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19 September 2017

Automotive Ethernet Compliance: Tests in Detail (Part II)

Figure 1: Testing transmitter timing master jitter
entails creating a track of TIE measurements
We've begun our deep dive into the subject of Automotive Ethernet compliance testing. In our last post, we covered the first two of seven tests: maximum transmitter output droop and transmitter clock frequency. Let's now look at transmitter timing jitter in master and slave modes.

The test of transmitter timing master jitter uses test mode #2 (see the earlier post on the five test modes). Here, we will examine the RMS jitter of the medium dependent interface's (MDI's) output from the DUT over a period of at least 1 ms. We want to verify that the jitter on the transmitted clock is within the test limit of 50 ps.

To begin, we want to set up a time-interval error (TIE) parameter (see this link for more on TIE measurements). A thumbnail definition for TIE is the difference between actual and expected edge arrival times, which, as it happens, is not dissimilar to the essence of jitter.

Next, we want to create a track of TIE measurements. The track plot gives us insight into how the values change over time. A track plot shows each measured value in the acquisition. Figure 1 shows a zoomed-in view of an acquisition from the DUT's MDI output. We can see 13 TIE measurements plotted in the track that appears in the bottom display grid. Each of these measured values corresponds to a point on the acquisition: one for each edge. In this case, the maximum TIE value is 38 ps at TIE measurement 13. The track reveals that TIE is growing over time.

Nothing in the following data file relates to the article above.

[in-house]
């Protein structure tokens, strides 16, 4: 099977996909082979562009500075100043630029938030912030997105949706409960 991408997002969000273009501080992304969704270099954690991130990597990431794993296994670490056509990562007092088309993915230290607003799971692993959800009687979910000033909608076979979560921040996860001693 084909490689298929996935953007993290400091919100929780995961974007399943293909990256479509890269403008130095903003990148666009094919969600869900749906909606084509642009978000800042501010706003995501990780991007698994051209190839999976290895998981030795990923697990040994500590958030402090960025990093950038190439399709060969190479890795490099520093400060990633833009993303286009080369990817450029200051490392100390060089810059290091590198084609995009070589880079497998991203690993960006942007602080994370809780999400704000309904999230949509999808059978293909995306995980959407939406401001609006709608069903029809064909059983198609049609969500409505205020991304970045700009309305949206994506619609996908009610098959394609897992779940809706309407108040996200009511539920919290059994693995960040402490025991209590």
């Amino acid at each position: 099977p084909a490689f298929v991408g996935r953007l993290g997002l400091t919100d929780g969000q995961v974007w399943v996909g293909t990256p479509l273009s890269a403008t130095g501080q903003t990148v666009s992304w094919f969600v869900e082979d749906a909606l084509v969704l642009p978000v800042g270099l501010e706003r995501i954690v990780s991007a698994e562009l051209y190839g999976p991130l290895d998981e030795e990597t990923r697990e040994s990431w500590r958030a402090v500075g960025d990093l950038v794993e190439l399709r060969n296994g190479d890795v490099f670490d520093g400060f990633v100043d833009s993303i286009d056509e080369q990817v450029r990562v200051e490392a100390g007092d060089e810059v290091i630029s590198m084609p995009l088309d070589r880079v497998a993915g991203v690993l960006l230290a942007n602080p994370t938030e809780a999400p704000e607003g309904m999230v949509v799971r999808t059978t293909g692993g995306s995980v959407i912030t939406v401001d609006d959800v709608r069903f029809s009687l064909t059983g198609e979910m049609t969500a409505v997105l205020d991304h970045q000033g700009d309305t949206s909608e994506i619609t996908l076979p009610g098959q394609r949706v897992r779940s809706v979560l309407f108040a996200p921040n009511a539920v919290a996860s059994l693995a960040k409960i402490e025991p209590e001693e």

Checking the RMS value of the track of TIE measurements against the test limit of 50 ps
Figure 2: Checking the RMS value of the track of TIE
measurements against the test limit of 50 ps
Figure 2 shows a full acquisition and the accompanying TIE track. Recalling that we are testing the RMS jitter of the DUT's MDI output, we compare that value to the test limit of 50 ps. In this case, the value is 23.2 ps, well below the test limit.

The test of transmitter timing jitter with the DUT in slave mode calls for direct probing of the DUT's transmit clock (TX_TCLK). Optionally, this test can be approached by using the test mode #3 waveform. Either way, the object is to verify that the jitter on signals received by the slave is within the specified limit of 0.01 UI (150 ps). We will measure the RMS jitter of the slave device's TX_TCLK.

The specification indicates that each device must provide a means to access the transmit clock, but in the real world, this is rarely the case. Most devices are things like an ECU that's totally potted and enclosed. PHY evaluation boards are a different story, but the devices themselves are problematic. And without access to the TX_TCLK, this test cannot be performed. Again, the test mode #3 waveform may be used, but the letter of the specification calls for direct probing of TX_TCLK.

Methodology for this test is very similar to the use of test mode #2 in testing master jitter. We measure TIE, create a track plot of the TIE measurements, determine the RMS jitter of this track, and compare it to the specification's test limit of 150 ps.

Examining the TIE track plots can be revealing in many ways. Referring to the master jitter track of Figure 2, a cursory glance might seem as though there's little change over time but rather only randomness. But looking more closely, one can discern distinct lower-frequency behavior as well as a higher-frequency oscillation riding on top, and some even higher-frequency behavior. If desired, one might measure the frequency of these oscillations with help from cursors. Often, these behaviors can be traced back to something happening with the DUT, or perhaps its power supply.

Next time, we'll look at the most complicated of the Automotive Ethernet compliance tests: transmitter distortion.

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